This is a lovely story. Some read­ers may be put off by the quiet tone and pac­ing of Plain Kate as most of the action does take place in the last third of the book. I found it dif­fi­cult, at first, to engage with Kate. She is a dis­tant char­ac­ter due to her expe­ri­ences, but I fell in love with her all the same. The end­ing is just per­fect. Bit­ter­sweet, heart­break­ing and exactly what it ought to be. The only thing I have to com­plain about is that I didn’t want it to finish.

 

Ciri came tod­dling up to them. He was the young prince of the Roamers, a boy of two, the favorite of the dozen naked and cheer­ful chil­dren who chased chicken and snuck rides on horses in Roamer’s camps. Just now he had Tag­gle in a headlock.

“Help,” croaked the cat.

Drina shed her anger and pulled boy and cat into her lap. 

“Ciri, Ciri,” she said, and dropped into the Roamer lan­guage, a liq­uid coax­ing in which Plain Kate caught only the word ‘cat.’ Ciri unfolded his elbows, and Tag­gle spilled out, buy-eyed.

Plain Kate picked him up and scratched his ruff. “Thank you for not killing him.” By this time she knew how to flat­ter a cat: praise of feroc­ity and civil­ity both.

Tag­gle preened. “He’s a kit­ten.” He arranged his dig­nity around him with a few care­fully placed licks. “Else I would have laid such a cross­hatch of scratches on him he’d have scales like a fish.”


Illustration Corner: Jim Kay

A Monster Calls

A recently pub­lished YA book that deserves an award for both the story and the illus­tra­tions is A Mon­ster Calls by Patrick Ness. This is all-round sto­ry­telling at it’s very best. Once read, it’s almost impos­si­ble to imag­ine expe­ri­enc­ing this book with­out the illustrations.

I’ve always been drawn to darker, edgier illus­tra­tion and I’ve always par­tic­u­larly loved the tex­ture and mark­ings that come from tra­di­tional print­mak­ing. The com­po­si­tion, energy and use of space in these draw­ings is stun­ning, but I per­son­ally find it is the use of shad­ows and light­ing that really makes these. Con­tinue read­ing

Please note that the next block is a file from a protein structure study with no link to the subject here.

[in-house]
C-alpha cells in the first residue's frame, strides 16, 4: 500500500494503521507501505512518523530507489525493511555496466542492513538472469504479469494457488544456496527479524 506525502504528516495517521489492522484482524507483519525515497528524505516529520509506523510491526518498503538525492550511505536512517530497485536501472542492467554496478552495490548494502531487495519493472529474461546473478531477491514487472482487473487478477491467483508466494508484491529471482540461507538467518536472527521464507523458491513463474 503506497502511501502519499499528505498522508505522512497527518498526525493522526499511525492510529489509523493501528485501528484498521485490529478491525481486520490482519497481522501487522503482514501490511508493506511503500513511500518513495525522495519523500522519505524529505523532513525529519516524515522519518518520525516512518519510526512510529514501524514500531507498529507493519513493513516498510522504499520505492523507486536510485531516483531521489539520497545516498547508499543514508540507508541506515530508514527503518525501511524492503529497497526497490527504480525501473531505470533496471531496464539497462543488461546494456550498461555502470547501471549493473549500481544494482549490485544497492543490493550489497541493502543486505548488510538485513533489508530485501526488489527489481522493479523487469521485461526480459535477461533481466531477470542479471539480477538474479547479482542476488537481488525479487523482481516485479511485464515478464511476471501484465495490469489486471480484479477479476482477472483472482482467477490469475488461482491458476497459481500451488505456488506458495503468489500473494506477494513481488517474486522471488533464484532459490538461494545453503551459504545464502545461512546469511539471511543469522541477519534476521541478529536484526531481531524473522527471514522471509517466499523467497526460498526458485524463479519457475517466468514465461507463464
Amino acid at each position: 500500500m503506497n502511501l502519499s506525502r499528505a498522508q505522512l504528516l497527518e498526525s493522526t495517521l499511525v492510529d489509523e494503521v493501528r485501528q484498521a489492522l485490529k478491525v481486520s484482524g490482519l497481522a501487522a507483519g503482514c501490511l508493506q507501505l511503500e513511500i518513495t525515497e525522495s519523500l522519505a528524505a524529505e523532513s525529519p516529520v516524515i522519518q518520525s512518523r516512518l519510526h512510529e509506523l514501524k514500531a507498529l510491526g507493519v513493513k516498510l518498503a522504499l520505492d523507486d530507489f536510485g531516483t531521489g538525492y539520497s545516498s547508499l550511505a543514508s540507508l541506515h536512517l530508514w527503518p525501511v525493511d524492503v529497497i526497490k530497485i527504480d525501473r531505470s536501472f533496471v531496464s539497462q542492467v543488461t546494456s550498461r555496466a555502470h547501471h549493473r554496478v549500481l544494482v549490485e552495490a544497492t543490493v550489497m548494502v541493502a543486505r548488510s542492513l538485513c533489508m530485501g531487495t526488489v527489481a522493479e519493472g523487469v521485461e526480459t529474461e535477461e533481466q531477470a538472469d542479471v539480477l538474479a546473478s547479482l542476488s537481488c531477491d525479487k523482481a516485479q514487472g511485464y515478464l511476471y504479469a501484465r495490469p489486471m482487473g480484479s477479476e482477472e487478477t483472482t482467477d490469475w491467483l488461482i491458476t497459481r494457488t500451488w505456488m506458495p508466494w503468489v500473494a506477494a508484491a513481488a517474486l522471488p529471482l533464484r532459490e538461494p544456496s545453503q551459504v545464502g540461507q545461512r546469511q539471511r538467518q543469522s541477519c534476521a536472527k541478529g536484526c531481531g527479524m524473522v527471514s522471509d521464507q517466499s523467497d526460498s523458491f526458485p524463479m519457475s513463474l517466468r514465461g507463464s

Book Review: The 10pm Question by Kate De Goldi

Frankie Par­sons is twelve going on eighty — an appar­ently sen­si­ble boy grow­ing up in New Zealand, he has a drum­beat of wor­ry­ing ques­tions steadily gain­ing vol­ume in his head:

Are the smoke alarm bat­ter­ies flat?

Does the cat, and there­fore the rest of the fam­ily, have worms?

Will bird flu strike and ruin life as we know it?

Most of the peo­ple in Frankie’s life seem glo­ri­ously untrou­bled by worry. Only Ma takes his cat­a­logue of per­sis­tent anx­i­eties seri­ously, lis­ten­ing patiently to the ques­tions he brings her at 10pm each night. But when a new girl arrives at school with relent­less, unavoid­able ques­tions of her own, Frankie’s care­fully con­trolled world begins to unravel. Will he be able to face up to the unpalat­able, ulti­mate 10pm question?

I should warn you now — I’m not sure I’ll be able to express my love, ado­ra­tion, and pure joy for this book.

Quite sim­ply, it is stun­ning. Heart­break­ing, poignant, hilar­i­ous, beau­ti­ful, won­der­ful. It’s some­thing very spe­cial.  Con­tinue read­ing

Book Review: Amy and Roger’s Epic Detour by Morgan Matson